The Glop This work is considered exceptional by our editorial staff.

November 2, 2012
With eyelids drooping, head nodding, body sinking into the chair, I stare down into the already forgotten words on the page before me. Refocusing I reread the sentence again, this time out loud as if it would make a difference. The syllables merely slipped out of the comprehension of my already fading conscious. Nothing. These words are meaningless. I could have sworn they meant something before, but now that is lost. Lost somewhere in the never ending rows of filing cabinets once so neatly organized within my brain that had now lost its previous rigidity; instead melting into one incomprehensible glop of thought.

This glop is undisciplined, unfocused, unmindful; very much unlike its usual counterpart. Instead of concerning itself with items of importance, it picks up the smallest, most irrelevant detail and baffles itself by creating vast theories of its existence. One speck of the thinnest line of grain on an oak wood desk can be admired for hours. As you stare, you begin to notice that the speck isn't even a speck at all; it’s a precise weaving of pigments on sphere. It doesn't stop there. Even that is in turn made of much more intricate shapes all condensed together to form the beautiful and glorious speck. By this time your eyes are glazed over, your mouth is open and the only reason you are awakened from your fascination is because your drool oozed down onto your leg.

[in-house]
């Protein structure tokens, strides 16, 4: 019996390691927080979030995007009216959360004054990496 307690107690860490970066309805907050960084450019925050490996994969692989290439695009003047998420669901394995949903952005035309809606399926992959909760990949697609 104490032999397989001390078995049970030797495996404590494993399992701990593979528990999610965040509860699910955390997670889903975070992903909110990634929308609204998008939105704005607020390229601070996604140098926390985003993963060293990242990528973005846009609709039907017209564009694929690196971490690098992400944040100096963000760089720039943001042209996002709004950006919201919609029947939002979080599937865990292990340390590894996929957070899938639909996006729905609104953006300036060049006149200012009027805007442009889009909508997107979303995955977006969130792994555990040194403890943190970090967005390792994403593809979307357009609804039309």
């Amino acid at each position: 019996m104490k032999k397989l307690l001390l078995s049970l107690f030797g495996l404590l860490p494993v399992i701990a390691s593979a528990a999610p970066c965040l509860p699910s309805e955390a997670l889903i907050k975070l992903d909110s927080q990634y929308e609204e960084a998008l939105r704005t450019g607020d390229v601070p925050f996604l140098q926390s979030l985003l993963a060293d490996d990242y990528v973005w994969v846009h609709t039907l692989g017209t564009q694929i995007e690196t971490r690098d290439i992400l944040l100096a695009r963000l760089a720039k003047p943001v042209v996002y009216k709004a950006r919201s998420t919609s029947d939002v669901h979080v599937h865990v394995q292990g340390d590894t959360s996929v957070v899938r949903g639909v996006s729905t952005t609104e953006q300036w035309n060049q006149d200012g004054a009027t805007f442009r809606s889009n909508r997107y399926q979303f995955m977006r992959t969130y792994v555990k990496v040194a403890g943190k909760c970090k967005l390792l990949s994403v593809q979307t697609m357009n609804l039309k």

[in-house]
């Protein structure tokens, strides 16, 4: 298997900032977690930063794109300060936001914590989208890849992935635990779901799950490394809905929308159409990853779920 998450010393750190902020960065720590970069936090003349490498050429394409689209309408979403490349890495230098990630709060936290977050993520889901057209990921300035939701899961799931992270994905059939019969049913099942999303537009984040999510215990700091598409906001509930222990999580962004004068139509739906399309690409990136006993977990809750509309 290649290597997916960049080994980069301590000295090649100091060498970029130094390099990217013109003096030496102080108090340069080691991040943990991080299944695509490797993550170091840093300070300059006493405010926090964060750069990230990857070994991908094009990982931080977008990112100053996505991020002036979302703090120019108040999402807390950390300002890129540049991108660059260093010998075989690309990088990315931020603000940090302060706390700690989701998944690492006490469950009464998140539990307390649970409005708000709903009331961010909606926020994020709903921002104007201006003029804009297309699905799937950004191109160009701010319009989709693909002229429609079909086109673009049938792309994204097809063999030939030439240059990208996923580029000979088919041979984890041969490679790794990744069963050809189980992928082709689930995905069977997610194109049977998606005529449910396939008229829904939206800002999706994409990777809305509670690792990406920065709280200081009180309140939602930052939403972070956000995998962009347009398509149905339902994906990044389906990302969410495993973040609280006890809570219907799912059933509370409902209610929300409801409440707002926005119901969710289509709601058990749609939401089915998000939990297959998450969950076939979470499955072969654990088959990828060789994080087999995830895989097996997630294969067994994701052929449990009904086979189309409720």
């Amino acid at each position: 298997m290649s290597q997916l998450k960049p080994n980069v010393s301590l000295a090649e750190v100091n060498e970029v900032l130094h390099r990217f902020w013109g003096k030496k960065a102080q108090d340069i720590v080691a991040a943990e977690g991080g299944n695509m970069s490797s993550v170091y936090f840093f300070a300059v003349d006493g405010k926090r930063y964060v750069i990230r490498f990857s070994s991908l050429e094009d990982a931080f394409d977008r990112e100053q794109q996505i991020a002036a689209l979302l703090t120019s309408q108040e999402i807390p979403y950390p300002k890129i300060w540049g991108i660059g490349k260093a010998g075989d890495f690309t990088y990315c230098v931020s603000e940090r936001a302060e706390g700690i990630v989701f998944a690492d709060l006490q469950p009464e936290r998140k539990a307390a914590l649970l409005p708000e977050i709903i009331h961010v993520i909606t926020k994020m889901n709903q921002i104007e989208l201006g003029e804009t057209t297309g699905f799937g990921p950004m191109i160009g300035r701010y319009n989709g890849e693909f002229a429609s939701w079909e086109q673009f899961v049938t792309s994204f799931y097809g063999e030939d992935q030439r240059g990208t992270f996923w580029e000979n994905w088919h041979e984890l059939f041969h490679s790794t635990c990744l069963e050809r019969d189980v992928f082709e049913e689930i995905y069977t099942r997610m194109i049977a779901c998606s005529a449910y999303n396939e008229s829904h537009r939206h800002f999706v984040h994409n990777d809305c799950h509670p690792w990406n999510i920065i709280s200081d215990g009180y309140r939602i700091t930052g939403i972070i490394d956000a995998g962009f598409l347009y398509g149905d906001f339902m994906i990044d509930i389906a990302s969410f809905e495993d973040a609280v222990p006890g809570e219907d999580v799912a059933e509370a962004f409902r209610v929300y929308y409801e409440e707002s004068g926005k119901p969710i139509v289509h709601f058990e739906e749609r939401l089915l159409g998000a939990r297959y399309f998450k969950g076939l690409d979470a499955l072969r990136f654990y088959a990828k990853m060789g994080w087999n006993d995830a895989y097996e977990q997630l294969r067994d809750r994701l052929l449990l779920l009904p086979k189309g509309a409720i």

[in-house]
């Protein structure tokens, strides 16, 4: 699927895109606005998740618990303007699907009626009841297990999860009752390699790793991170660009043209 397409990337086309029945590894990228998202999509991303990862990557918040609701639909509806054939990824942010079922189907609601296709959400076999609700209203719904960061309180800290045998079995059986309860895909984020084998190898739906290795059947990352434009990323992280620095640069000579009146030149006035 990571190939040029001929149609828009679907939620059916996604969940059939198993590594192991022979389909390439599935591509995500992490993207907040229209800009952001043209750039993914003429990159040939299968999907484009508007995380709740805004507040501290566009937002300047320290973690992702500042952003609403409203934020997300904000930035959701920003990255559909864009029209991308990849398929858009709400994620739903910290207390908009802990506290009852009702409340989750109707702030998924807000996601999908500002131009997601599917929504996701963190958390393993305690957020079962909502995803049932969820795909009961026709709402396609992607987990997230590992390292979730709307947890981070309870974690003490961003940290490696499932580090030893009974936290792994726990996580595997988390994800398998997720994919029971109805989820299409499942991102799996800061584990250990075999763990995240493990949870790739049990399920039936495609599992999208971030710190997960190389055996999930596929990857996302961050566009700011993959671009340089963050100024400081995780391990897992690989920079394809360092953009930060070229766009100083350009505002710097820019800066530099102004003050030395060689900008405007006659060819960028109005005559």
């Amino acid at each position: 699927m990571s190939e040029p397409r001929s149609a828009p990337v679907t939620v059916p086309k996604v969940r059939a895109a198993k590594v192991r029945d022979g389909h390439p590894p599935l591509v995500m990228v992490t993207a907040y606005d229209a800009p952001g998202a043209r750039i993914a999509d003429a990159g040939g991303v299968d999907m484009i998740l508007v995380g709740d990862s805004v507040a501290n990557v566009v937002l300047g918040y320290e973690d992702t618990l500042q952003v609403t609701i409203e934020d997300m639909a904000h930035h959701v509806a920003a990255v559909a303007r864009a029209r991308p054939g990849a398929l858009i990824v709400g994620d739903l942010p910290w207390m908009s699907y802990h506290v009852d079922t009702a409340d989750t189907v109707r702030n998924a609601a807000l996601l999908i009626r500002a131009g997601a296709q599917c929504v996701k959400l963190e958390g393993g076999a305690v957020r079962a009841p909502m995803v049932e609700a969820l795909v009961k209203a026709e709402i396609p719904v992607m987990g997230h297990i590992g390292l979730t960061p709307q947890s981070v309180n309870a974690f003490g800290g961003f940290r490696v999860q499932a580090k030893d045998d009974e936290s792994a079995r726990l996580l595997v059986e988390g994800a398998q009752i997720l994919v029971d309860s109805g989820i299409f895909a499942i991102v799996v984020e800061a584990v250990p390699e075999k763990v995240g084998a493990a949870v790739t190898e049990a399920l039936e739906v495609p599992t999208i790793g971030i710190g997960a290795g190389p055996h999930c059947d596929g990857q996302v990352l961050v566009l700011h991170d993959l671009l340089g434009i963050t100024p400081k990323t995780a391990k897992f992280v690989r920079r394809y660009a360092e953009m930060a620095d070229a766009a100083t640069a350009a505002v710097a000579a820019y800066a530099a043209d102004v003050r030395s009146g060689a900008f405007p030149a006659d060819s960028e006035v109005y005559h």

Awakened I continue my studies. Pushing, pressing, prodding, I fight to stay in control to keep this newborn clarity. But my efforts are futile. After all, who can go to war with the glop and win? Its force is equal to water behind a broken dam, crashing down upon the now unprotected landscape until it has spread to every corner of your brain. Yet when the time comes and I take back control, the inevitable is resisted again and again and again; until finally the task is condemned unworthy of such a fight and you allow yourself to drift into sleep, only to start again the next night.

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aladine_98 This work has been published in the Teen Ink monthly print magazine. said...
Dec. 16, 2012 at 7:49 pm
This was... simplistic. Amazing. And so true, haha. Definitely can relate. I liked it, and can't wait to read more.  
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